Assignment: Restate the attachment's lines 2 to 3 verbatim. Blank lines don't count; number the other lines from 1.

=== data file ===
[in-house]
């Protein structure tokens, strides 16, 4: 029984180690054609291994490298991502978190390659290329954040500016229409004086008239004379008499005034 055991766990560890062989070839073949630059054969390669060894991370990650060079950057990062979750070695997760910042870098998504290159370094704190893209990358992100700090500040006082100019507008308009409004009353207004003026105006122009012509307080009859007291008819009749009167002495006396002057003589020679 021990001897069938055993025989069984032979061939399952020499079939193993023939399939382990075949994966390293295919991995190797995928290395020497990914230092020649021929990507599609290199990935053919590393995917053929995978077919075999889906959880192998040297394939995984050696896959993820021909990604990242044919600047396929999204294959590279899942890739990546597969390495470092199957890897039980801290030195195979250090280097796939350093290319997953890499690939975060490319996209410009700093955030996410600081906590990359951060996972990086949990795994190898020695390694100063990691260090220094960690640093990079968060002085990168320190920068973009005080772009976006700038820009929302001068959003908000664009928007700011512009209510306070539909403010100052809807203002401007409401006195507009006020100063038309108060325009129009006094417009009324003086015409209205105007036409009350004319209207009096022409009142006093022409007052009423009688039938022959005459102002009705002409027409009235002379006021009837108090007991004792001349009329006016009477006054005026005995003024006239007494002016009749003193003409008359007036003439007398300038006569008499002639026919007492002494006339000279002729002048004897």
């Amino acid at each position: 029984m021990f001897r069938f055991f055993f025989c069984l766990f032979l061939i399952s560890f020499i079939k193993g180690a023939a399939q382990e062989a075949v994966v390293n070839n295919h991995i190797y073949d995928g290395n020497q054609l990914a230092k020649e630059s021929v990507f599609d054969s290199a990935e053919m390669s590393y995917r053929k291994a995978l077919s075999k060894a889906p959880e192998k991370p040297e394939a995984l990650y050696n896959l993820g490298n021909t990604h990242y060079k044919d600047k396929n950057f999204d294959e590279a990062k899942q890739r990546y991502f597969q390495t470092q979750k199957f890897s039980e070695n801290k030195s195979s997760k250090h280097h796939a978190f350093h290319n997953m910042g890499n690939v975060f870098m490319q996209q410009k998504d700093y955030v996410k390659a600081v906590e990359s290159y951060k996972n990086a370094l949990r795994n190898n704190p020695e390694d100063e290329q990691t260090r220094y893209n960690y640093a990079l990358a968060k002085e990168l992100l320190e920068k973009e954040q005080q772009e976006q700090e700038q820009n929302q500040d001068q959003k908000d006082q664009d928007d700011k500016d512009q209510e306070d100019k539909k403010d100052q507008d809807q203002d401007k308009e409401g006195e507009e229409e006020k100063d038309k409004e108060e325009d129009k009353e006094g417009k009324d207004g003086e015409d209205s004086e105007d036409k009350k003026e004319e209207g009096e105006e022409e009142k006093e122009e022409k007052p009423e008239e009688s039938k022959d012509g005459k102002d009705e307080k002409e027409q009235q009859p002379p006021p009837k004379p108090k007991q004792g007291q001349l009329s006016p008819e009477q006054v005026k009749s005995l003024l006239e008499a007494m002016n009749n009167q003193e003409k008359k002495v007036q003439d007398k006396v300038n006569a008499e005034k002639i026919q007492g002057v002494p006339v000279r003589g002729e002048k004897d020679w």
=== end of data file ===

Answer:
């Protein structure tokens, strides 16, 4: 029984180690054609291994490298991502978190390659290329954040500016229409004086008239004379008499005034 055991766990560890062989070839073949630059054969390669060894991370990650060079950057990062979750070695997760910042870098998504290159370094704190893209990358992100700090500040006082100019507008308009409004009353207004003026105006122009012509307080009859007291008819009749009167002495006396002057003589020679 021990001897069938055993025989069984032979061939399952020499079939193993023939399939382990075949994966390293295919991995190797995928290395020497990914230092020649021929990507599609290199990935053919590393995917053929995978077919075999889906959880192998040297394939995984050696896959993820021909990604990242044919600047396929999204294959590279899942890739990546597969390495470092199957890897039980801290030195195979250090280097796939350093290319997953890499690939975060490319996209410009700093955030996410600081906590990359951060996972990086949990795994190898020695390694100063990691260090220094960690640093990079968060002085990168320190920068973009005080772009976006700038820009929302001068959003908000664009928007700011512009209510306070539909403010100052809807203002401007409401006195507009006020100063038309108060325009129009006094417009009324003086015409209205105007036409009350004319209207009096022409009142006093022409007052009423009688039938022959005459102002009705002409027409009235002379006021009837108090007991004792001349009329006016009477006054005026005995003024006239007494002016009749003193003409008359007036003439007398300038006569008499002639026919007492002494006339000279002729002048004897």
């Amino acid at each position: 029984m021990f001897r069938f055991f055993f025989c069984l766990f032979l061939i399952s560890f020499i079939k193993g180690a023939a399939q382990e062989a075949v994966v390293n070839n295919h991995i190797y073949d995928g290395n020497q054609l990914a230092k020649e630059s021929v990507f599609d054969s290199a990935e053919m390669s590393y995917r053929k291994a995978l077919s075999k060894a889906p959880e192998k991370p040297e394939a995984l990650y050696n896959l993820g490298n021909t990604h990242y060079k044919d600047k396929n950057f999204d294959e590279a990062k899942q890739r990546y991502f597969q390495t470092q979750k199957f890897s039980e070695n801290k030195s195979s997760k250090h280097h796939a978190f350093h290319n997953m910042g890499n690939v975060f870098m490319q996209q410009k998504d700093y955030v996410k390659a600081v906590e990359s290159y951060k996972n990086a370094l949990r795994n190898n704190p020695e390694d100063e290329q990691t260090r220094y893209n960690y640093a990079l990358a968060k002085e990168l992100l320190e920068k973009e954040q005080q772009e976006q700090e700038q820009n929302q500040d001068q959003k908000d006082q664009d928007d700011k500016d512009q209510e306070d100019k539909k403010d100052q507008d809807q203002d401007k308009e409401g006195e507009e229409e006020k100063d038309k409004e108060e325009d129009k009353e006094g417009k009324d207004g003086e015409d209205s004086e105007d036409k009350k003026e004319e209207g009096e105006e022409e009142k006093e122009e022409k007052p009423e008239e009688s039938k022959d012509g005459k102002d009705e307080k002409e027409q009235q009859p002379p006021p009837k004379p108090k007991q004792g007291q001349l009329s006016p008819e009477q006054v005026k009749s005995l003024l006239e008499a007494m002016n009749n009167q003193e003409k008359k002495v007036q003439d007398k006396v300038n006569a008499e005034k002639i026919q007492g002057v002494p006339v000279r003589g002729e002048k004897d020679w």